No popular authors found.
Ads by Google:

Categories

No categories found.


Get Celiac.com's E-Newsletter




Ads by Google:



Follow / Share


  FOLLOW US:
Twitter Facebook Google Plus Pinterest RSS Podcast Email  Get Email Alerts

SHARE:

Popular Articles

No popular articles found.
Celiac.com Sponsors:

Mixing is Key to Making Quality of Gluten-Free Bread

Celiac.com 04/18/2013 - Does the way the dough is mixed have any effect on the quality of gluten-free bread? A team of researchers recently set out to answer just that question.

CC--sea turtleThe research team included Manuel Gómez, María Talegón, and Esther de la Hera. They are affiliated with the Food Technology Area of E.T.S. Ingenierías Agrarias at Valladolid University in Palencia, Spain.

In the past few years, a great deal of research has gone into making better gluten-free bakery products, but there is still very little data on what impact mixing might have on gluten-free bread quality.

In their study, the team focused on the way dough mixing effects two different gluten-free bread formulas; one with an 80% water formula, and another with 110% water formula.

The team found that less hydrated breads showed no significant differences depending on the mixing arm (flat beater or dough hook). However, longer mixing time produced bread with higher specific volume.

Ads by Google:

In the dough that contained more water, both mixer arm and mixing speed had a significant effect on bread volume and texture, with the wire whip, combined with lower mixing speeds and longer mixing time, producing softer bread with higher specific volume, compared with the flat beater.

In more hydrated breads, proofing time improved bread specific volume, but in less hydrated breads, volume was decreased. The same pattern was seen when longer mixing times were used.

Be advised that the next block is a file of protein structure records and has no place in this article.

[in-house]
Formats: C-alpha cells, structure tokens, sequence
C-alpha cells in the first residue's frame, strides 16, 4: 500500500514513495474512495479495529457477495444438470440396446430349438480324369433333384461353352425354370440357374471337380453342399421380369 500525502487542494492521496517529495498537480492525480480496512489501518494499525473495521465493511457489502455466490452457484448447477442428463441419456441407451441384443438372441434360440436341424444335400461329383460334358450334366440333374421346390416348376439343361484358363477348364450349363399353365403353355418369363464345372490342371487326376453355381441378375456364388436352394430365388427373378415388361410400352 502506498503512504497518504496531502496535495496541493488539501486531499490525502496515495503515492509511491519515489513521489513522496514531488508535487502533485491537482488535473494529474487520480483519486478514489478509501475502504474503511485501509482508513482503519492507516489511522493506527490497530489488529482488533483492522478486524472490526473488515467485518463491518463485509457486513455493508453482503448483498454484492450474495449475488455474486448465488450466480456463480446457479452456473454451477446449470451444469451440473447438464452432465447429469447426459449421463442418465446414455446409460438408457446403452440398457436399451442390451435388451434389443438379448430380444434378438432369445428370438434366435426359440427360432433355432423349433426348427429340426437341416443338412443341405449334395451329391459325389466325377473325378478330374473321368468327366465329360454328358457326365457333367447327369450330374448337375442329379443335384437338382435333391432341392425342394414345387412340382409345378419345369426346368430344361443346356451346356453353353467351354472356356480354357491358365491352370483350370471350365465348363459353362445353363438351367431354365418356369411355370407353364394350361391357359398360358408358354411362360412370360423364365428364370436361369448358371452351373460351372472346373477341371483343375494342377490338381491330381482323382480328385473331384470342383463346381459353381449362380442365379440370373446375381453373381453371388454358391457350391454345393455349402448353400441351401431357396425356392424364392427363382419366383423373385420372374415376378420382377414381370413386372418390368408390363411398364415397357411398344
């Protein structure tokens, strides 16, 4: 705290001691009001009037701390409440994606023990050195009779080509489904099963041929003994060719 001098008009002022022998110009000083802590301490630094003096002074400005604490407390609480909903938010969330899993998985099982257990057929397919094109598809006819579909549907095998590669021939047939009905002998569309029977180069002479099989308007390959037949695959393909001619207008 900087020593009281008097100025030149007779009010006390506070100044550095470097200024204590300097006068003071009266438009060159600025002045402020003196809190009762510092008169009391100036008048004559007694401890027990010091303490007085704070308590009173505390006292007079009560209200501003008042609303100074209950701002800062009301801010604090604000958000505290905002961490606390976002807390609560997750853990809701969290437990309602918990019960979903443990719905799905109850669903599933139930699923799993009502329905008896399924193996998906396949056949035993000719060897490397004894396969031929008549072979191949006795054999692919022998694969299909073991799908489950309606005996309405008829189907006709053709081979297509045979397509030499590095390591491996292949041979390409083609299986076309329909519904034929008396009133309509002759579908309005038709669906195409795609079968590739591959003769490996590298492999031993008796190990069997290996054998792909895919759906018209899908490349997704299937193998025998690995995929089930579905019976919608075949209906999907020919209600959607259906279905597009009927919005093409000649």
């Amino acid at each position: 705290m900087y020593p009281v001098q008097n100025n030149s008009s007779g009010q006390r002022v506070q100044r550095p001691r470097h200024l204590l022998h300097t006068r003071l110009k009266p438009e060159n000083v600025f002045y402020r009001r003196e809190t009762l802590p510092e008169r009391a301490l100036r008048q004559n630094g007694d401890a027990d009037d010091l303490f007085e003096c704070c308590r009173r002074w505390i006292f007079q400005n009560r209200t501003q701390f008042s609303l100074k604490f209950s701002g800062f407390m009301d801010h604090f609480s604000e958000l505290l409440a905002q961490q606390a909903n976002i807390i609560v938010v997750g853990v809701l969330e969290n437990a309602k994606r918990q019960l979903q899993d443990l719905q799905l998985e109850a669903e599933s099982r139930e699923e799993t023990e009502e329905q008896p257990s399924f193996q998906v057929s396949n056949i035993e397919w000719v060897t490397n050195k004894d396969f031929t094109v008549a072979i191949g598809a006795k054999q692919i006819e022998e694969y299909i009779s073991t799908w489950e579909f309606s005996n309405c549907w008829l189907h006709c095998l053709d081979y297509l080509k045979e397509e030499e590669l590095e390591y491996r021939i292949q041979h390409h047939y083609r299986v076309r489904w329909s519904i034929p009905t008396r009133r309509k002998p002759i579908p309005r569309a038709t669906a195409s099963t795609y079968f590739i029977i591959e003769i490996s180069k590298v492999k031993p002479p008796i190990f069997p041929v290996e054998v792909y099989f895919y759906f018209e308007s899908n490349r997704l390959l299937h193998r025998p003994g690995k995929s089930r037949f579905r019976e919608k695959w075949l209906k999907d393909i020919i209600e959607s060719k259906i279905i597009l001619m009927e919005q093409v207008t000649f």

The study shows the importance of mixing time and the type of mixer device in gluten-free bread making, something not well-studied. It also shows that mixing produces different effects than does kneading gluten-free bread dough.

Based on the results of this study, corresponding changes to the mixing process of the gluten-free bread doughs can produce higher quality breads with higher volume and lower hardness.

Source:

Celiac.com welcomes your comments below (registration is NOT required).





Spread The Word







Related Articles



6 Responses:

 
Tracey Allen
Rating: ratingfullratingfullratingfullratingemptyratingempty Unrated
said this on
18 Apr 2013 6:34:59 AM PDT
I have developed my own bread recipe and would suggest that the flour you use also has an impact on the texture of the bread. I've had non-celiacs tell me that they can't tell the difference and I don't need or mix with anything other than a spoon. It does tend to be a wetish mix. There is a bread making video I have on youtube but unfortunately can't post it here.
Tracey Allen
Author of the Easy Gluten-free Lunches and Snacks: Simple Cookbook

 
Cheryl
Rating: ratingfullratingemptyratingemptyratingemptyratingempty Unrated
said this on
18 Apr 2013 9:48:12 AM PDT
You say the changes matter, but you don't say what changes. That makes the article pretty well useless. Details, please.

 
Annah
Rating: ratingfullratingemptyratingemptyratingemptyratingempty Unrated
said this on
22 Apr 2013 4:22:32 AM PDT
The study that I would really like to see is one about the effects of GMO products used in gluten-free foods. Almost all gluten-free food (breads and flour especially) are made with GMO ingredients. It boggles my mind to think that we celiacs get so sick from gluten but no studies have come to light about how we are affected by GMOs.